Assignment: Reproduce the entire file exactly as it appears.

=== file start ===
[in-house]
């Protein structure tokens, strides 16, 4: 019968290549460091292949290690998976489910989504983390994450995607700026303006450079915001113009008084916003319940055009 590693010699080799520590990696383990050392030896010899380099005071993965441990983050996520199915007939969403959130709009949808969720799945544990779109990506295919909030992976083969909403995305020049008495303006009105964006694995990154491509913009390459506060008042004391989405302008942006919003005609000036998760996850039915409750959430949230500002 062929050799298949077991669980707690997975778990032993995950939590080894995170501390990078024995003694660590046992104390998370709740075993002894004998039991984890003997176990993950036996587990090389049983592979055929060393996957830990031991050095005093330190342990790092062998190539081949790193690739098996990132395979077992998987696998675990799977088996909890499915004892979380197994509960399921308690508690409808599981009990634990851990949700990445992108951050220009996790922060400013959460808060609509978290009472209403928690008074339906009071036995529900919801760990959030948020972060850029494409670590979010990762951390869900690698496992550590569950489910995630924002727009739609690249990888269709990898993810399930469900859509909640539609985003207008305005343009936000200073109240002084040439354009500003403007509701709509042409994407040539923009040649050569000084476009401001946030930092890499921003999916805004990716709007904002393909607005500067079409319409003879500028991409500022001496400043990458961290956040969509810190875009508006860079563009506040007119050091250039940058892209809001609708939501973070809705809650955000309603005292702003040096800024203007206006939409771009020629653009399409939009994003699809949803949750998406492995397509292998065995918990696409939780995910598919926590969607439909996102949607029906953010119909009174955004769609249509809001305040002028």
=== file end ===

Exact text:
[in-house]
């Protein structure tokens, strides 16, 4: 019968290549460091292949290690998976489910989504983390994450995607700026303006450079915001113009008084916003319940055009 590693010699080799520590990696383990050392030896010899380099005071993965441990983050996520199915007939969403959130709009949808969720799945544990779109990506295919909030992976083969909403995305020049008495303006009105964006694995990154491509913009390459506060008042004391989405302008942006919003005609000036998760996850039915409750959430949230500002 062929050799298949077991669980707690997975778990032993995950939590080894995170501390990078024995003694660590046992104390998370709740075993002894004998039991984890003997176990993950036996587990090389049983592979055929060393996957830990031991050095005093330190342990790092062998190539081949790193690739098996990132395979077992998987696998675990799977088996909890499915004892979380197994509960399921308690508690409808599981009990634990851990949700990445992108951050220009996790922060400013959460808060609509978290009472209403928690008074339906009071036995529900919801760990959030948020972060850029494409670590979010990762951390869900690698496992550590569950489910995630924002727009739609690249990888269709990898993810399930469900859509909640539609985003207008305005343009936000200073109240002084040439354009500003403007509701709509042409994407040539923009040649050569000084476009401001946030930092890499921003999916805004990716709007904002393909607005500067079409319409003879500028991409500022001496400043990458961290956040969509810190875009508006860079563009506040007119050091250039940058892209809001609708939501973070809705809650955000309603005292702003040096800024203007206006939409771009020629653009399409939009994003699809949803949750998406492995397509292998065995918990696409939780995910598919926590969607439909996102949607029906953010119909009174955004769609249509809001305040002028």